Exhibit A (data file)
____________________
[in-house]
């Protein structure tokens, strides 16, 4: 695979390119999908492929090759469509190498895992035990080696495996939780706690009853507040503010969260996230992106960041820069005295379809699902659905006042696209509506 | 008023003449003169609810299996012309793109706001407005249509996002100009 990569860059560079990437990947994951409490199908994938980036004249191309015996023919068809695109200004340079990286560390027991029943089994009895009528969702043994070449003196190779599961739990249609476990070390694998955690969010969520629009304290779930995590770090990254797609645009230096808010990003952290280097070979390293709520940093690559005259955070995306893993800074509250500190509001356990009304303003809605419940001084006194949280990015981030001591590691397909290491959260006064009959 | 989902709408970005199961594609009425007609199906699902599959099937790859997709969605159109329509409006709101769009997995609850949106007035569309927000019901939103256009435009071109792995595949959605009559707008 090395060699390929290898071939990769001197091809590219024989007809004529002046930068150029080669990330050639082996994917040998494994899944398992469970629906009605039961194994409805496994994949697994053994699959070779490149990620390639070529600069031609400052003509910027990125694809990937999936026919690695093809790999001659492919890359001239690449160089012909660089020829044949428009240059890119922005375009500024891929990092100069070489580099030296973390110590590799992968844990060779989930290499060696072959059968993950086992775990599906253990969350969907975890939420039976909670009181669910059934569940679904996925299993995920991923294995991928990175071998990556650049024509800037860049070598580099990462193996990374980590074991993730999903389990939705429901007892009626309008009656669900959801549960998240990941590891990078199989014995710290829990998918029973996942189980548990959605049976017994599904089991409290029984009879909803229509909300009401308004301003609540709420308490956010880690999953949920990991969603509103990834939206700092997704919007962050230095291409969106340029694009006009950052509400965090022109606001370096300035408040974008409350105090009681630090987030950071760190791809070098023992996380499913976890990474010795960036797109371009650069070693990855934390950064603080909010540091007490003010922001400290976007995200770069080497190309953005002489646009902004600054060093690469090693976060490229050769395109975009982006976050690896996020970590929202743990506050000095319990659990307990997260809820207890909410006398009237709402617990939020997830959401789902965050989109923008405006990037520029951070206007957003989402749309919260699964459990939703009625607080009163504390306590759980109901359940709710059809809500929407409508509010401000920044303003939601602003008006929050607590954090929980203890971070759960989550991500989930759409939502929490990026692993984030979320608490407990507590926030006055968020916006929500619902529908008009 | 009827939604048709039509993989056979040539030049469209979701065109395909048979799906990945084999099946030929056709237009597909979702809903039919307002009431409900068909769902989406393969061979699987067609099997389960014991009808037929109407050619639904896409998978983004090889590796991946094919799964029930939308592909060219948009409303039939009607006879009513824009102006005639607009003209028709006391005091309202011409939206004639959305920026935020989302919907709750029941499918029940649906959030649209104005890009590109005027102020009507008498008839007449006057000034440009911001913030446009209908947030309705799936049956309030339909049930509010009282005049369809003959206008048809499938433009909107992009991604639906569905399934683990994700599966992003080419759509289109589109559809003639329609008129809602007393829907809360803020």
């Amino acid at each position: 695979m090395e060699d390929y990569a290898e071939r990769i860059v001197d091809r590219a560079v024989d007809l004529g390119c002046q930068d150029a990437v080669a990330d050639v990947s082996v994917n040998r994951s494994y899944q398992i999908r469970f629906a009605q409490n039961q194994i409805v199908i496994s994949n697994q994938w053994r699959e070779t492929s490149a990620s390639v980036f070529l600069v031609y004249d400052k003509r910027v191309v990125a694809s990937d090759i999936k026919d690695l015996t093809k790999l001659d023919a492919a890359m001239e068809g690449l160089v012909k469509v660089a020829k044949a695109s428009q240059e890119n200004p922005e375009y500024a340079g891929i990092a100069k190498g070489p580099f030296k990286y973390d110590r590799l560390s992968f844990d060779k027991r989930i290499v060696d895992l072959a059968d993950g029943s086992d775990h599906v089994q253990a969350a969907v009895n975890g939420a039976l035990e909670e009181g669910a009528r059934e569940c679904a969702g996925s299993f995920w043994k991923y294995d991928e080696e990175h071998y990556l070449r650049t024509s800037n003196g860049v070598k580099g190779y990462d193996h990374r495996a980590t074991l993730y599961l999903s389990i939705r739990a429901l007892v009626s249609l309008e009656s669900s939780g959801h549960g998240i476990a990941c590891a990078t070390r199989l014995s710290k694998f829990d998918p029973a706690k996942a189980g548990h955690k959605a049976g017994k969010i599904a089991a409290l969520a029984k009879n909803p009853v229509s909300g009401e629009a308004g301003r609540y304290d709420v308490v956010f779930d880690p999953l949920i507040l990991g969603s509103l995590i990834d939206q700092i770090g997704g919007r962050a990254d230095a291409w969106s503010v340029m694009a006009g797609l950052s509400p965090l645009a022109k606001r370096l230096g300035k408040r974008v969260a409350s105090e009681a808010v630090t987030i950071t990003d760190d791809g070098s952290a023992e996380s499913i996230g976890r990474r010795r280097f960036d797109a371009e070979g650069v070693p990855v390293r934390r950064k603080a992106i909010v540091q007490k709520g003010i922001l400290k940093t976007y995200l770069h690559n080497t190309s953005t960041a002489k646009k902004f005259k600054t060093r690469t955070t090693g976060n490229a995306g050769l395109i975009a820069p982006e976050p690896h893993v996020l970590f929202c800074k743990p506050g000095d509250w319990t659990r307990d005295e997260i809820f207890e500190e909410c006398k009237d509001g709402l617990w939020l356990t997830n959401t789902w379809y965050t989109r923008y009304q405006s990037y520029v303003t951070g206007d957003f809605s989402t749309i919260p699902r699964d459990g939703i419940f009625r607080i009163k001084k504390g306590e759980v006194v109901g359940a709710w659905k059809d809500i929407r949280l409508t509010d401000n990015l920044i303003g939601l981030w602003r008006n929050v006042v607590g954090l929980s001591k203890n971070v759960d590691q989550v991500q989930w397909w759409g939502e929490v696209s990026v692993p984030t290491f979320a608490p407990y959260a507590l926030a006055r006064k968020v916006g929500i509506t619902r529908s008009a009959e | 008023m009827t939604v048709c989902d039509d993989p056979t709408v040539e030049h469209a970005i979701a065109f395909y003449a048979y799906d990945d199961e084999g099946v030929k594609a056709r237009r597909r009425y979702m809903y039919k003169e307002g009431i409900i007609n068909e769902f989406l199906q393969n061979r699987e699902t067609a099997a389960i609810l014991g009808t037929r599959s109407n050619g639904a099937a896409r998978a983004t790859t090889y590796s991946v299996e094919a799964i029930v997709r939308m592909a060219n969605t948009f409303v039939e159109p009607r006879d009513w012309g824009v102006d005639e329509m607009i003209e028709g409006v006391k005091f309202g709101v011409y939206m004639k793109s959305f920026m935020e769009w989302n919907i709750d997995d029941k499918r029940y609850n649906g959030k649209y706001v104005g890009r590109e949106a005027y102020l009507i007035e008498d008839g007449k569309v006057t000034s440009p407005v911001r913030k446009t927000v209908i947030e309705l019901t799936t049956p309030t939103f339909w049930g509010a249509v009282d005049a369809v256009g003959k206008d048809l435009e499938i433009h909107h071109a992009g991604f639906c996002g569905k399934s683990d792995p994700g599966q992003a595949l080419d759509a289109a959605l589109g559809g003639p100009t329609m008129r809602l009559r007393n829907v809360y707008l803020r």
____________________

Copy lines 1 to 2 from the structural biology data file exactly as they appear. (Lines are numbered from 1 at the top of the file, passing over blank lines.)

[in-house]
């Protein structure tokens, strides 16, 4: 695979390119999908492929090759469509190498895992035990080696495996939780706690009853507040503010969260996230992106960041820069005295379809699902659905006042696209509506 | 008023003449003169609810299996012309793109706001407005249509996002100009 990569860059560079990437990947994951409490199908994938980036004249191309015996023919068809695109200004340079990286560390027991029943089994009895009528969702043994070449003196190779599961739990249609476990070390694998955690969010969520629009304290779930995590770090990254797609645009230096808010990003952290280097070979390293709520940093690559005259955070995306893993800074509250500190509001356990009304303003809605419940001084006194949280990015981030001591590691397909290491959260006064009959 | 989902709408970005199961594609009425007609199906699902599959099937790859997709969605159109329509409006709101769009997995609850949106007035569309927000019901939103256009435009071109792995595949959605009559707008 090395060699390929290898071939990769001197091809590219024989007809004529002046930068150029080669990330050639082996994917040998494994899944398992469970629906009605039961194994409805496994994949697994053994699959070779490149990620390639070529600069031609400052003509910027990125694809990937999936026919690695093809790999001659492919890359001239690449160089012909660089020829044949428009240059890119922005375009500024891929990092100069070489580099030296973390110590590799992968844990060779989930290499060696072959059968993950086992775990599906253990969350969907975890939420039976909670009181669910059934569940679904996925299993995920991923294995991928990175071998990556650049024509800037860049070598580099990462193996990374980590074991993730999903389990939705429901007892009626309008009656669900959801549960998240990941590891990078199989014995710290829990998918029973996942189980548990959605049976017994599904089991409290029984009879909803229509909300009401308004301003609540709420308490956010880690999953949920990991969603509103990834939206700092997704919007962050230095291409969106340029694009006009950052509400965090022109606001370096300035408040974008409350105090009681630090987030950071760190791809070098023992996380499913976890990474010795960036797109371009650069070693990855934390950064603080909010540091007490003010922001400290976007995200770069080497190309953005002489646009902004600054060093690469090693976060490229050769395109975009982006976050690896996020970590929202743990506050000095319990659990307990997260809820207890909410006398009237709402617990939020997830959401789902965050989109923008405006990037520029951070206007957003989402749309919260699964459990939703009625607080009163504390306590759980109901359940709710059809809500929407409508509010401000920044303003939601602003008006929050607590954090929980203890971070759960989550991500989930759409939502929490990026692993984030979320608490407990507590926030006055968020916006929500619902529908008009 | 009827939604048709039509993989056979040539030049469209979701065109395909048979799906990945084999099946030929056709237009597909979702809903039919307002009431409900068909769902989406393969061979699987067609099997389960014991009808037929109407050619639904896409998978983004090889590796991946094919799964029930939308592909060219948009409303039939009607006879009513824009102006005639607009003209028709006391005091309202011409939206004639959305920026935020989302919907709750029941499918029940649906959030649209104005890009590109005027102020009507008498008839007449006057000034440009911001913030446009209908947030309705799936049956309030339909049930509010009282005049369809003959206008048809499938433009909107992009991604639906569905399934683990994700599966992003080419759509289109589109559809003639329609008129809602007393829907809360803020």